Duchess And His Injustice In Robert Browning's My Last Duchess

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There is a quote by C.G. Jung that reads, “Everything that irritates us about others can lead us to an understanding of ourselves”. I want to use this as the scope to understand the speaker in Robert Browning’s poem My Last Duchess. In the psychologically charged poem, the Duke (the speaker of the poem) uses the dramatic monologue to convey his feelings of his late duchess, as well as why he had her killed. The duke puts immense value on his imaginary hypotheticals, in an attempt to rationalize his order to have his wife smiles “stopped all together” (line 46). He uses these fictional scenarios to portray his late duchess as promiscuous, but they are clearly fabrications likely based in his own insecurity and wrongfully based suspicion. But …show more content…
That begs the reader to question one thing; why does he not communicate his feelings to his duchess? He obviously is not afraid to talk with a stranger on this issue, so why not his spouse? The answer is that the Duke was jealous and afraid. But he was not afraid of her femininity, nor was he afraid of “stooping” down to talk to his eternally fated spouse (line 43). No, unbeknownst to him, the Duke had animosity for the Duchess’ modesty nature and that made him aware of his vanity.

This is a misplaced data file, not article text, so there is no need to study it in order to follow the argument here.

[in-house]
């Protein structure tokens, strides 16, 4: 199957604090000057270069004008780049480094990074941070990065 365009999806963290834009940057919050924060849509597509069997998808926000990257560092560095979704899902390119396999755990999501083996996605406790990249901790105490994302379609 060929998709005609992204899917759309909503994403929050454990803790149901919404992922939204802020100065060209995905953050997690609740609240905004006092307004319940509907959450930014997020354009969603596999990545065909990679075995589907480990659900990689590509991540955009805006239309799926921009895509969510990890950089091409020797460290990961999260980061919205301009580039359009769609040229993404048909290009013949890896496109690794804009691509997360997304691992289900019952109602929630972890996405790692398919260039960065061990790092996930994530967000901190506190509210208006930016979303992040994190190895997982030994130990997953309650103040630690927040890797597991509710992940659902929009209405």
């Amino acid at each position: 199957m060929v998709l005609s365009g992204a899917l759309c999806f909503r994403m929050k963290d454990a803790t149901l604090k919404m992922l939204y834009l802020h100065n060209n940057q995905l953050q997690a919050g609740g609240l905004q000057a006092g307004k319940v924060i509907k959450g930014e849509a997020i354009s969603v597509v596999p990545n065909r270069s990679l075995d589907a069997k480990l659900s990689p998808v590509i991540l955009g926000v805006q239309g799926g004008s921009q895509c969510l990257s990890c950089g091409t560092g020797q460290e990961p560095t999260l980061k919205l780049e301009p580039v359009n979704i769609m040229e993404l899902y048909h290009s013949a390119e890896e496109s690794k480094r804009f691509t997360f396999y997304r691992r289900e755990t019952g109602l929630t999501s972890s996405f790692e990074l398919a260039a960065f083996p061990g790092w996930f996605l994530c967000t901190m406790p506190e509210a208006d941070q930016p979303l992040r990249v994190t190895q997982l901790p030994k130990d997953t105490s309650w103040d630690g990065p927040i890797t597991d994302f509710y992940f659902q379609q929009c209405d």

It is clear that we are dealing with a person with an unreliable point of view, as his basis for all of the things he finds wrong with the duchess is hypothetical or superficial. As he shows the emissary the portrait of his late duchess he brings specific attention to “The depth and passion of its earnest glance” (line 8). That is an interesting way to describe the look that she had, it has its way of implying that there is something carnal, almost lustful in her
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Granted, the fact that these are all hypotheticals created in his own mind and he himself contradicts himself as he talks has already been discussed, one interesting aspect to consider is how Browning writes the speech of the speaker, in iambic pentameter. This creates a much more lyrically pleasing poem, as it using clever rhyme and meter to accentuate the intelligence and speaking skills we perceive the Duke to have. The words be used by Browning, and ultimately the Duke are very meticulously chosen, as he opts to phrase things in a particular fashion to paint his duchess as a harlot. The one advantage the reader has instead of the emissary in this case is that we can see the form of the poem. The most apparent thing that is prevalent in the entire poem is that, all of the lines, except the last line are enjambment. This shows an interesting amount of lack of awareness from the Duke (the likely attempt of Browning). When you couple this analysis with the fact that the Duke is validating his claims with hypotheticals, you begin to understand that the Duke lacks control. Not only did he lack control of his late wife, but he lacks control of his own mind and ego. He is not aware of irrational he has, like he is not aware of the actual reason he had his wife killed: jealous of her modesty and

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